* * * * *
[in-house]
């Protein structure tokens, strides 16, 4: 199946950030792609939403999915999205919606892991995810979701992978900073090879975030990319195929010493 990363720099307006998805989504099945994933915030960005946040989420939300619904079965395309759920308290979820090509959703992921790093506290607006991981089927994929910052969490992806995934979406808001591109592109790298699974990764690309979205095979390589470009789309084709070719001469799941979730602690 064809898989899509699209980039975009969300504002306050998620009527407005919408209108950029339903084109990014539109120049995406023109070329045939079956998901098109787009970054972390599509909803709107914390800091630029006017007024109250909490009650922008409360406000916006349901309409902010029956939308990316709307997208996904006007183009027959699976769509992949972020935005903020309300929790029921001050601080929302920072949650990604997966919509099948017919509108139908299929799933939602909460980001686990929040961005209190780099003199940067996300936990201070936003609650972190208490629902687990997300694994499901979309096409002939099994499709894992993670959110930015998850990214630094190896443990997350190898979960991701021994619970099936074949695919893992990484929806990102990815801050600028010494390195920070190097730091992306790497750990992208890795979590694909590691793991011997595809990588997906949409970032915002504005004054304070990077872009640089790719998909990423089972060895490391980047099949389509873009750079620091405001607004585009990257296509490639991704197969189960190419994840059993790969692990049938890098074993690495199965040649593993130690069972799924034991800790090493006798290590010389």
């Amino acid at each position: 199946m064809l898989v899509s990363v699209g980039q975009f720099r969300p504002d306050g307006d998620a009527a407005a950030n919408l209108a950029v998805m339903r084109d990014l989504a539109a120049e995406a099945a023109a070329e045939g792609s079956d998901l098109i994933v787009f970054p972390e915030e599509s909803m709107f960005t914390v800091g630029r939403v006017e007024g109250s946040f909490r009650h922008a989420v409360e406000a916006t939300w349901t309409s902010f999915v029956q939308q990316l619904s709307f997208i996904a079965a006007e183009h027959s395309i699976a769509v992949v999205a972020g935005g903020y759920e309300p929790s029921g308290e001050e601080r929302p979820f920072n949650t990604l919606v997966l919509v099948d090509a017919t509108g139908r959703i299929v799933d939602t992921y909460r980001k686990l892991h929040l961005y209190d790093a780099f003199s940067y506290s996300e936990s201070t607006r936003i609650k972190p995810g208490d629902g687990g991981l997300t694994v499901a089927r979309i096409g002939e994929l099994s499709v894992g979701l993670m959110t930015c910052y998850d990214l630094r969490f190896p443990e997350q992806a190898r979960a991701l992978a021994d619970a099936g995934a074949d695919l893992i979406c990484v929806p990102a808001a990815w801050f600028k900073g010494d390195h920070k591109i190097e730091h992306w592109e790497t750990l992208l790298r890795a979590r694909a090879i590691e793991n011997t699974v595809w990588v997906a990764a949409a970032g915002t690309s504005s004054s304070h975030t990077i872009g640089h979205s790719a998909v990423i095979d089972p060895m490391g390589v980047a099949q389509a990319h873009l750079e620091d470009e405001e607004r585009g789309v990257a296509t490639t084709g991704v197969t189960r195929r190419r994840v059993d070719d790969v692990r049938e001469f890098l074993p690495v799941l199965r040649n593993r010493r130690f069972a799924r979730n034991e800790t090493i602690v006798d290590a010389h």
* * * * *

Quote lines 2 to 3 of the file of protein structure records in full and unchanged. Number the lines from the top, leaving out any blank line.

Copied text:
């Protein structure tokens, strides 16, 4: 199946950030792609939403999915999205919606892991995810979701992978900073090879975030990319195929010493 990363720099307006998805989504099945994933915030960005946040989420939300619904079965395309759920308290979820090509959703992921790093506290607006991981089927994929910052969490992806995934979406808001591109592109790298699974990764690309979205095979390589470009789309084709070719001469799941979730602690 064809898989899509699209980039975009969300504002306050998620009527407005919408209108950029339903084109990014539109120049995406023109070329045939079956998901098109787009970054972390599509909803709107914390800091630029006017007024109250909490009650922008409360406000916006349901309409902010029956939308990316709307997208996904006007183009027959699976769509992949972020935005903020309300929790029921001050601080929302920072949650990604997966919509099948017919509108139908299929799933939602909460980001686990929040961005209190780099003199940067996300936990201070936003609650972190208490629902687990997300694994499901979309096409002939099994499709894992993670959110930015998850990214630094190896443990997350190898979960991701021994619970099936074949695919893992990484929806990102990815801050600028010494390195920070190097730091992306790497750990992208890795979590694909590691793991011997595809990588997906949409970032915002504005004054304070990077872009640089790719998909990423089972060895490391980047099949389509873009750079620091405001607004585009990257296509490639991704197969189960190419994840059993790969692990049938890098074993690495199965040649593993130690069972799924034991800790090493006798290590010389």
């Amino acid at each position: 199946m064809l898989v899509s990363v699209g980039q975009f720099r969300p504002d306050g307006d998620a009527a407005a950030n919408l209108a950029v998805m339903r084109d990014l989504a539109a120049e995406a099945a023109a070329e045939g792609s079956d998901l098109i994933v787009f970054p972390e915030e599509s909803m709107f960005t914390v800091g630029r939403v006017e007024g109250s946040f909490r009650h922008a989420v409360e406000a916006t939300w349901t309409s902010f999915v029956q939308q990316l619904s709307f997208i996904a079965a006007e183009h027959s395309i699976a769509v992949v999205a972020g935005g903020y759920e309300p929790s029921g308290e001050e601080r929302p979820f920072n949650t990604l919606v997966l919509v099948d090509a017919t509108g139908r959703i299929v799933d939602t992921y909460r980001k686990l892991h929040l961005y209190d790093a780099f003199s940067y506290s996300e936990s201070t607006r936003i609650k972190p995810g208490d629902g687990g991981l997300t694994v499901a089927r979309i096409g002939e994929l099994s499709v894992g979701l993670m959110t930015c910052y998850d990214l630094r969490f190896p443990e997350q992806a190898r979960a991701l992978a021994d619970a099936g995934a074949d695919l893992i979406c990484v929806p990102a808001a990815w801050f600028k900073g010494d390195h920070k591109i190097e730091h992306w592109e790497t750990l992208l790298r890795a979590r694909a090879i590691e793991n011997t699974v595809w990588v997906a990764a949409a970032g915002t690309s504005s004054s304070h975030t990077i872009g640089h979205s790719a998909v990423i095979d089972p060895m490391g390589v980047a099949q389509a990319h873009l750079e620091d470009e405001e607004r585009g789309v990257a296509t490639t084709g991704v197969t189960r195929r190419r994840v059993d070719d790969v692990r049938e001469f890098l074993p690495v799941l199965r040649n593993r010493r130690f069972a799924r979730n034991e800790t090493i602690v006798d290590a010389h």